After lunching by Dubrovnik, we made one more stop whilst passing through Montenegro again, going south along the coast this time, at what we think just might be our favourite of all the Balkan historical monuments: the city of Kotor, part of today’s World Heritage Site visit:
Natural and Culturo-Historical Region of Kotor
In the Middle Ages, this natural harbour on the Adriatic coast in Montenegro was an important artistic and commercial centre with its own famous schools of masonry and iconography. A large number of the monuments (including four Romanesque churches and the town walls) were seriously damaged by the 1979 earthquake but the town has been restored, largely with UNESCO’s help.
The Natural and Culturo-Historical Region of Kotor is located in the Boka Kotorska Bay, on the Adriatic coast of Montenegro. The property encompasses the best preserved part of the bay covering its inner south-eastern portion. The inscribed property comprises 14,600 ha with a landscape composed of two interrelated bays surrounded by mountains rising rapidly to nearly 1,500 metres. The property is linked to the rest of the Boka Kotorska Bay through a narrow channel forming the principal visual central axis of the area.
The Outstanding Universal Value of the Culturo-Historical Region of Kotor is embodied in the quality of the architecture in its fortified and open cities, settlements, palaces and monastic ensembles, and their harmonious integration to the cultivated terraced landscape on the slopes of high rocky hills. The Natural and Culturo-Historical Region of Kotor bears unique testimony to the exceptionally important role that it played over centuries in the spreading of Mediterranean cultures into the Balkans…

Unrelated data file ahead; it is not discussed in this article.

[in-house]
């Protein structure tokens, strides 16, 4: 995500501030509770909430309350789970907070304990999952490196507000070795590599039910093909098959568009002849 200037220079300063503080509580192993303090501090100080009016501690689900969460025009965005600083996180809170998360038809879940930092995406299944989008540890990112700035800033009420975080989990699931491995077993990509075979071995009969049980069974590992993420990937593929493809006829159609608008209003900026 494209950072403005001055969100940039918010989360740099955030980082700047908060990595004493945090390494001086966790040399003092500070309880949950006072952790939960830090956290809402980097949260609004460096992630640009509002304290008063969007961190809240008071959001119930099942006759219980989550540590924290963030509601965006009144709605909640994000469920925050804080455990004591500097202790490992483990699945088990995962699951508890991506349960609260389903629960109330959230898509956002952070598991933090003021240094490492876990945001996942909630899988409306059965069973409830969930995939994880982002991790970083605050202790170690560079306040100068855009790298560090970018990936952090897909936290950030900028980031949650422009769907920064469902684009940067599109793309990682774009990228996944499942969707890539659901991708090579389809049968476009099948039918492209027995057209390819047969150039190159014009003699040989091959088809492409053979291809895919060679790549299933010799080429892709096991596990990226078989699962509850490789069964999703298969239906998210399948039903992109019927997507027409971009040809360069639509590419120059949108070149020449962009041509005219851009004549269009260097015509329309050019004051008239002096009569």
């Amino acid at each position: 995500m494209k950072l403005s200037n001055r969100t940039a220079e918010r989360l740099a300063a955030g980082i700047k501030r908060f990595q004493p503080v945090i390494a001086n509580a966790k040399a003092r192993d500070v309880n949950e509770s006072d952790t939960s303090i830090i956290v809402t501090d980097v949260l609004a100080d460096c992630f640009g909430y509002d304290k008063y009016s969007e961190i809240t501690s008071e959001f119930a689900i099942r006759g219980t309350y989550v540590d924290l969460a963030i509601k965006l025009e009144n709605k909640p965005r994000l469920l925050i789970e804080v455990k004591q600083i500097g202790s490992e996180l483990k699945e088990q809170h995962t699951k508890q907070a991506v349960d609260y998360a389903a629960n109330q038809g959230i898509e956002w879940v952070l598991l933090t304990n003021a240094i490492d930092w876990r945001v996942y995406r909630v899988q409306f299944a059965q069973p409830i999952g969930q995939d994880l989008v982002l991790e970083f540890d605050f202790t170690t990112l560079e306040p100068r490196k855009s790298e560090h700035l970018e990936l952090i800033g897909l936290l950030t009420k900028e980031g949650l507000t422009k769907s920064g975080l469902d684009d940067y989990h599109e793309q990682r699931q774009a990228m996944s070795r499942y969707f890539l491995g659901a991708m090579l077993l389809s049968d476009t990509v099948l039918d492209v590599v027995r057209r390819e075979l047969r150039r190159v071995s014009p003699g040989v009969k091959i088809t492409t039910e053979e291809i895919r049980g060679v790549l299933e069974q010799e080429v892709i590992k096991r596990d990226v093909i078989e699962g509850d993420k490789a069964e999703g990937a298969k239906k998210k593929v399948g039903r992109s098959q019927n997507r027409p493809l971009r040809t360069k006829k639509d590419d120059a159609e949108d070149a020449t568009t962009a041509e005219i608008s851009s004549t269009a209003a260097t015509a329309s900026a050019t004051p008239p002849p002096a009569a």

Kotor is at the end of those “interrelated bays surrounded by mountains rising rapidly” which have the appearance of a long fjord, although it’s actually a river canyon, something you don’t see very often:
You can drive it like we did — but you wouldn’t believe how long it takes to drive along the tiny corkscrewing road through all the little villages. We quite thoroughly recommend that you take a Kotor-alighting cruise ship to get the full experience of the area without the frustration and annoyance, really.
The town itself is quite small behind those walls you see above and in the style of authentically medieval tourned tourist mecca that abounds in our last few site reports, check out the map in the lower right here in this shot of a typical facade:
… so why is this particular one our favorite of all, you ask? Why, because this is the city that loves their CATS the most!
There are cats everywhere in Kotor, charities to feed them, and there’s even a Cats Museum which of course we couldn’t possibly miss, we do love our little furry friends. Be sure to drop by and contribute to the cat food fund when you visit Kotor!